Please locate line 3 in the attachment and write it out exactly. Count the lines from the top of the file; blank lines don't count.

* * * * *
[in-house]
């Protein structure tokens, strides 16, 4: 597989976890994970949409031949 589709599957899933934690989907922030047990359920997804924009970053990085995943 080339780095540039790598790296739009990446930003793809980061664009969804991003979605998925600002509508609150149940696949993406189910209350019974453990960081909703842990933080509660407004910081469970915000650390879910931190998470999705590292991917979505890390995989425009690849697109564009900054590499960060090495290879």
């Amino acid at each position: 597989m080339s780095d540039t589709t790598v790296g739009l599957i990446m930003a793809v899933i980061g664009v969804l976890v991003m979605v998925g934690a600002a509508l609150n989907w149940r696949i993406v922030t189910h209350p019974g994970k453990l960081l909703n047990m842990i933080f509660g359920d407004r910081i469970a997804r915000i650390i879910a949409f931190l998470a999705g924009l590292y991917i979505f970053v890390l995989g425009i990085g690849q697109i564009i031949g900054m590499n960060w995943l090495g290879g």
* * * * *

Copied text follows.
């Amino acid at each position: 597989m080339s780095d540039t589709t790598v790296g739009l599957i990446m930003a793809v899933i980061g664009v969804l976890v991003m979605v998925g934690a600002a509508l609150n989907w149940r696949i993406v922030t189910h209350p019974g994970k453990l960081l909703n047990m842990i933080f509660g359920d407004r910081i469970a997804r915000i650390i879910a949409f931190l998470a999705g924009l590292y991917i979505f970053v890390l995989g425009i990085g690849q697109i564009i031949g900054m590499n960060w995943l090495g290879g």